Improving your accuracy with your follow through is fairly simple, follow through high to shoot high, follow through low to shoot low. As easy as that sounds, there are players who forget.

There is one more trick that really helps you aim the puck. We know about shooting high, and low, but what about aiming left and right? Assuming you are looking at where you want to shoot, aligning your feet properly and you are ready to shoot there is only one point left.


wristshot and slapshot follow through

Point at where you want the puck to go

This is another trick that involves the follow through. When you are following through with your wristshot you want to point the end of blade or the “toe” of the blade at where you want the puck to go. Why does pointing the blade help with accuracy when you do it after the puck leaves the blade of the stick?

When you point the blade you actually have to start pointing it during your shot. Right when the puck begins to come off of the ice, you should begin to flick and roll your wrists over. Flicking your wrists while rolling them over helps with accuracy and power but many players do not do this properly.

When you are rolling your wrists you are keeping the puck snug to the blade of the stick, and guiding it in the right direction. Also pointing your blade at the end of the shot, will remind you to roll your wrists at the right time. If done properly, at the end of the shot the blade of your stick should be pointing at where the puck went.

For your viewing pleasure, I have put this video together to help with your accuracy, and help you score more goals.

I hope these tips have helped you improve your wrist shot, if you have any tips of your own you can add them below.

Photo credit: Goalie – Michael Carlier, Binoculars – gerlos

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Jeremy Rupke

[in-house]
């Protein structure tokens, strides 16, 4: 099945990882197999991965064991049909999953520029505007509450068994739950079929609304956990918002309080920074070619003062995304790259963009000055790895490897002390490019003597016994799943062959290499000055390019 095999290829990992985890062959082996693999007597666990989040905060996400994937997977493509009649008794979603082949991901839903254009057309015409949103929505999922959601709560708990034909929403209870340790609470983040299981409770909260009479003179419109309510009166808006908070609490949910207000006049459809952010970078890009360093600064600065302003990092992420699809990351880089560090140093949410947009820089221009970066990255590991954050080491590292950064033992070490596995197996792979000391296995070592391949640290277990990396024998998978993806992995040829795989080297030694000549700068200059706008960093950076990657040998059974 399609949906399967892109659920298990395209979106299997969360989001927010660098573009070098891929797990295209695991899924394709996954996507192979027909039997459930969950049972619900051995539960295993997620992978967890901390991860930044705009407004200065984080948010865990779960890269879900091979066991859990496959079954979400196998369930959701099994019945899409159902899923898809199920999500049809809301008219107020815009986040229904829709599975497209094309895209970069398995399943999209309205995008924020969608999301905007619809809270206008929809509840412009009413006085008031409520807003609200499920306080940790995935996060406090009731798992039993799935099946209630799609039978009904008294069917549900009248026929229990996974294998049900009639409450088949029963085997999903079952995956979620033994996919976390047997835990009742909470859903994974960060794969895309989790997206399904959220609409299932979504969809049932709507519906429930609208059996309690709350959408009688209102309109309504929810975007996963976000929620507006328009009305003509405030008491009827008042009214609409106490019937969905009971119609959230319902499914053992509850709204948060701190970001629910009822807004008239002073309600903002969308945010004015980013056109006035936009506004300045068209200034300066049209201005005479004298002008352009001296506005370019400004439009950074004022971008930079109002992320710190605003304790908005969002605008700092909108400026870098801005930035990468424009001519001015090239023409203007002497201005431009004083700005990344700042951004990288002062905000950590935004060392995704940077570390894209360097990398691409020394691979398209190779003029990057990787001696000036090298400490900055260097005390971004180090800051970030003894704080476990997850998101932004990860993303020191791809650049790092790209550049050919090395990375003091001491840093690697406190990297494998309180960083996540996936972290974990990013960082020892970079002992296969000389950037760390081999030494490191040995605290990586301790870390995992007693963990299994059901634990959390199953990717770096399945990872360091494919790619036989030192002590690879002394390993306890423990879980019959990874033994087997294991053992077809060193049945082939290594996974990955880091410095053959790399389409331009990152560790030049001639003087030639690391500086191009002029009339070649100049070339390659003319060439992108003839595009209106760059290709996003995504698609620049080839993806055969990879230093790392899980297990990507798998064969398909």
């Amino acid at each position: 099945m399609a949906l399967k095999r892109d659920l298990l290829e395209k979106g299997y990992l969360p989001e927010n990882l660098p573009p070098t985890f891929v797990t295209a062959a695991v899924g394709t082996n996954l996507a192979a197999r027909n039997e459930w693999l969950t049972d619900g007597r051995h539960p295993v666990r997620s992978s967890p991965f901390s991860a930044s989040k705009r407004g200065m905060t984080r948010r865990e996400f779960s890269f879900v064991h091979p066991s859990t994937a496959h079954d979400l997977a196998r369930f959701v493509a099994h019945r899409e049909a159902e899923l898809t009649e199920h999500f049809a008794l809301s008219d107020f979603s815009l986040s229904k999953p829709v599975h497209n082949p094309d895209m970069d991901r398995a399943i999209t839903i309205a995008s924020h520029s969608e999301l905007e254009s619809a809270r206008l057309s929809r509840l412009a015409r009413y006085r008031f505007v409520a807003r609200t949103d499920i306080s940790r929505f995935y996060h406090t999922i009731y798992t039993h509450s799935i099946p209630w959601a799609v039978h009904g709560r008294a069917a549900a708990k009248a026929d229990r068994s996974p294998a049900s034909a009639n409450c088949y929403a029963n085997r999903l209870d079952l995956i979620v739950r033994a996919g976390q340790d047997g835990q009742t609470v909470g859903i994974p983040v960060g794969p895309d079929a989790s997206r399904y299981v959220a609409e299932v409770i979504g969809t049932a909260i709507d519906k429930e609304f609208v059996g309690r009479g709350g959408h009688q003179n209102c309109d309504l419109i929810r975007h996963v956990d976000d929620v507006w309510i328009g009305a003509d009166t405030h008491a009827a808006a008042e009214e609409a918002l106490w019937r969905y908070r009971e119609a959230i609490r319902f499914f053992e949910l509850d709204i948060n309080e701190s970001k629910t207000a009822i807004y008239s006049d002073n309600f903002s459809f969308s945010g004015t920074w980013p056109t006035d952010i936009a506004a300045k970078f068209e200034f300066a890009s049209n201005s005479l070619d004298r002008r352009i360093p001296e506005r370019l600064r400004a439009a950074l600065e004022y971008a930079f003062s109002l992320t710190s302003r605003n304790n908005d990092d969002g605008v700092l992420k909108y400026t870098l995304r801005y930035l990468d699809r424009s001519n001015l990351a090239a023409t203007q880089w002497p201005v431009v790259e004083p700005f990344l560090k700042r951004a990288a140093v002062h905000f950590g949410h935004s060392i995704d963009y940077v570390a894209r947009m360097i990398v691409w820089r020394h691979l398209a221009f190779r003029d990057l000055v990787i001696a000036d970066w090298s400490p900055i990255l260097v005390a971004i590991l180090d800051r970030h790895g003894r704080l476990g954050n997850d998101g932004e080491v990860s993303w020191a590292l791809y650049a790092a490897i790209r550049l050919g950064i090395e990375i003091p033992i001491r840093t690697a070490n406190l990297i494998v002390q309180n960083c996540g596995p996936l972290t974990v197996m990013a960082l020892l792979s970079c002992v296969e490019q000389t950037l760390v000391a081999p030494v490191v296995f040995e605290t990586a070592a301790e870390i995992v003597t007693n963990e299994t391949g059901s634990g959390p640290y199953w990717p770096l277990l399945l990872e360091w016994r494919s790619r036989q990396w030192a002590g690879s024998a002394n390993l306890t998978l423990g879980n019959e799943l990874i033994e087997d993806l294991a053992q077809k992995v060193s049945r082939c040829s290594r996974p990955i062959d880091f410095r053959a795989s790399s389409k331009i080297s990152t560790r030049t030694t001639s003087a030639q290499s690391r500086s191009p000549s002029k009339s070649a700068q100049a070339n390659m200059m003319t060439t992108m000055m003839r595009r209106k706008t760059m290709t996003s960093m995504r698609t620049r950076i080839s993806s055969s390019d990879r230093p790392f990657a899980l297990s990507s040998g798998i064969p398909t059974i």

Coach
Hi my name is Jeremy. I LOVE hockey and I am passionate about improving and helping others improve. My goal is to break every hockey skill down into easy to understand articles and videos. I explain everything step-by-step to help others improve. If you want to learn more about me you can read my about page. Thanks for reading and sharing!

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{ 17 comments… read them below or add one }

Matt November 29, 2013 at 1:42 pm

Hey Jeremy,
Your videos are great (just to let you know), but I need to figure out a way to shoot with skates on. Do you have any ideas?
Thanks

Reply

Jordin Eurenius August 12, 2013 at 8:50 am

This helped I was having trouble during summer league hitting the net and scoring and my junior team started and at opening night I had two goals and an assist. Both goals were thanks to you it helped me right away. Thanks!

Reply

rhyan July 9, 2011 at 7:40 pm

after waching this video i tried using your tips in practice but every time it woul end up hitting the glass or go higher so i tried to shoot low but then they would go wide is the any other tips you could give that would help.

Reply

Jeremy July 10, 2011 at 1:07 pm

Well I guess you are getting some height and shooting low, you just need to dial it in. I don’t expect anyones aim to be perfect right after watching the videos but you can get some good tips to practice. It will take a while before you can really snipe, but as long as you realize what you are doing right and wrong you will be able to improve. I have another video about shooting and aiming low that might help, but the key is to keep on practicing.